Briefly describe the work you do.
I use every-day objects to elicit feelings of phenomenological experience, my work physically takes the form of video, projection, installation, sound, and still images. I often use tactics like fracturing, layering, and looping to obscure information and use quotidian materials like plastic sheeting, mirror, tinfoil, and plexiglass are used to collapse the distance and blur the boundaries between the familiar and the foreign. I am primarily interested in the moments where emotion mixes with language, where expectations are met or let down, where suddenly the every day becomes unfamiliar, and, how these shifts affect the interpretation and implementation of functioning systems.
Tell us about your background and how that has had an influence on your work and on you as an artist.
I grew up on the east coast surrounded by a very small (in numbers) yet big (in presence) family. There were always lots of characters around, and people were always telling stories. I remember knowing at a very young age that the most important thing would be to have stories to tell. The first experience that really set all of this into motion was a year in Hong Kong in 2005; that time really made clear my relationship to language and the emotional vs. structural components of communication. It was an exciting, confusing, wonderful, and really solitary time; and really connected me to the East, and to a truer version of myself.
The concept of the artist studio has a broad range of meanings in contemporary practice. Artists may spend much of their time in the actual studio, or they may spend very little time in it. Tell us about your individual studio practice and how it differs from or is the same as traditional notions of “being in the studio.”
Having a lot of stuff overwhelms me. Being surrounded by things, clutter, objects, papers, totally weighs on me and becomes a burden both physically and emotionally. And, I move around a lot. These two elements have probably been the biggest shapers of my work and methodologies. I don’t consider myself to have a traditional studio practice in that more often than not I don’t actually have a studio, or really any designated place to make my work other than on my computer. Depending on what I’m working on I will manipulate the spaces and materials around me, because of this my work has become really responsive to the environments I’m in. Research is also a big component of my work so I do tend to spend a lot of time developing relationships with people either over the phone, through email, or in person to learn about new techniques, theories, etc. For me these times (sitting together with doctors, physicists, alternative medical practitioners, etc) are often the most important part of the process for me as they set the path. Then usually the making aspect just kind of falls in line once the path has been established. However, when I do have a studio— a designated space to expand, explore, and really work through variations and iterations of ideas— it’s a real treat.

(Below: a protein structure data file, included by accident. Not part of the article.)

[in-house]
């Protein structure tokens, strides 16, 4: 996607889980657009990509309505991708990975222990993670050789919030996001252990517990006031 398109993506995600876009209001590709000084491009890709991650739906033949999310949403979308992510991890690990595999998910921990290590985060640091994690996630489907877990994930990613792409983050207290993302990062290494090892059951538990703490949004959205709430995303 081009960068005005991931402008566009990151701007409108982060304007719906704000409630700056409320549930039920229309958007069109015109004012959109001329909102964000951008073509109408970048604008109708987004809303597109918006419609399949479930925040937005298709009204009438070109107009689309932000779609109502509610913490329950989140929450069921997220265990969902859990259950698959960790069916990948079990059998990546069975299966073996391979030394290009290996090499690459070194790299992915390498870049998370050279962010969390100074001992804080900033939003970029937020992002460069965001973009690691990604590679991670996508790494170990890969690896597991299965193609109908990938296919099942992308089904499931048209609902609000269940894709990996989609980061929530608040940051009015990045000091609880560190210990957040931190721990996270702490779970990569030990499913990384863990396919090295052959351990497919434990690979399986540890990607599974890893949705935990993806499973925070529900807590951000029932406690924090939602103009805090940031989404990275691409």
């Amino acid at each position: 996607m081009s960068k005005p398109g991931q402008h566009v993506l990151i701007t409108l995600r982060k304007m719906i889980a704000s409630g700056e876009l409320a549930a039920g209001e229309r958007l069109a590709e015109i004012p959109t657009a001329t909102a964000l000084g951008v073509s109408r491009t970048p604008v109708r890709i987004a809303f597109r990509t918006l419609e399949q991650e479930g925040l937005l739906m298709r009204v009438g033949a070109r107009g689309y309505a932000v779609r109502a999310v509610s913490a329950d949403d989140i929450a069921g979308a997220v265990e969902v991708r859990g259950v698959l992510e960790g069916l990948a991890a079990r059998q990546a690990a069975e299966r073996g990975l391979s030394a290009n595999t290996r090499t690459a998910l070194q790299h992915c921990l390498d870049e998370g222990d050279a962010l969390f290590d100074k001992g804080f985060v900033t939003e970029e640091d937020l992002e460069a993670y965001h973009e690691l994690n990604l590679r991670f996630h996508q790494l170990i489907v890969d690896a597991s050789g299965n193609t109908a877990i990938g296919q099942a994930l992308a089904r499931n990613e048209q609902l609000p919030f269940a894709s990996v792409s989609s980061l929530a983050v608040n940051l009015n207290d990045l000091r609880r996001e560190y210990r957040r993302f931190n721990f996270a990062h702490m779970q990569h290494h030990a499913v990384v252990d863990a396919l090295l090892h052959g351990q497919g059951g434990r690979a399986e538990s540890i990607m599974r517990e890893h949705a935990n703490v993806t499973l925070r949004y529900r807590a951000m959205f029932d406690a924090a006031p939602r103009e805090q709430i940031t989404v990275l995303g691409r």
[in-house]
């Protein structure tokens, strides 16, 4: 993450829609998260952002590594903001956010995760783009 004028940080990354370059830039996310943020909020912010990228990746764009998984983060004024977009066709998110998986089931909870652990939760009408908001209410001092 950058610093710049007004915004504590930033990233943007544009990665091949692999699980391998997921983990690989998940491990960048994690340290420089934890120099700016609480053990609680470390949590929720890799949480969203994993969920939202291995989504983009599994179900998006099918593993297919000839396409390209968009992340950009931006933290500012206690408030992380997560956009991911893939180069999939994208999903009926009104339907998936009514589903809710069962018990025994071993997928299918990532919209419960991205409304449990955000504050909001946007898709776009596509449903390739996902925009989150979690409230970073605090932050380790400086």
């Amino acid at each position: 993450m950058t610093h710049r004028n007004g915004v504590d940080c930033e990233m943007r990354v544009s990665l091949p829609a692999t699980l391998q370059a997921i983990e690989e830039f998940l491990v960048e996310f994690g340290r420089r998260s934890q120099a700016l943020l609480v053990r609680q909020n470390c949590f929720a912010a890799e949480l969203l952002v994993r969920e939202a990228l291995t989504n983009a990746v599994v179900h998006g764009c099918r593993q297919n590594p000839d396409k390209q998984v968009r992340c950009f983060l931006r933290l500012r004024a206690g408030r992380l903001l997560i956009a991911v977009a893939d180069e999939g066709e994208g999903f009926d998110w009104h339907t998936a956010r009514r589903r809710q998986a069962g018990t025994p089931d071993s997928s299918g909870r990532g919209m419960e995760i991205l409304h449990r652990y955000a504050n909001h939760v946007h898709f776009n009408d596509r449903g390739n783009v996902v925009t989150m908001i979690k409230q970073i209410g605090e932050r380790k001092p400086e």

What roles do you find yourself playing that you may not have envisioned yourself in when you first started making art?
I’ve always had a pretty open idea of what my life would be and where it would take me, so, it’s pretty fair to say that I’ve never really envisioned any of the roles that I’ve played (and that I have yet to play). I’ve never really excluded anything, and feel like for me this has opened up incredible opportunities, and really is at times equal parts exciting and terrifying.
When do you find is the best time to make art? Do you set aside a specific time everyday or do you have to work whenever time allows?
It’s really hard for me to set aside specific time for making because my day-to-day schedule is so erratic. I really like being up early and feel like I have the most clarity first thing in the morning. I tend to go thru spurts where I will work on a specific project or body of work for a concentrated period of time and once it’s done or in a holding pattern I tend to back off. I am definitely very cyclical, it’s just the length of the cycles that varies. I can go for weeks or months researching a project— whether it be because of spatial restraints or just lack of clarity for how to move forward.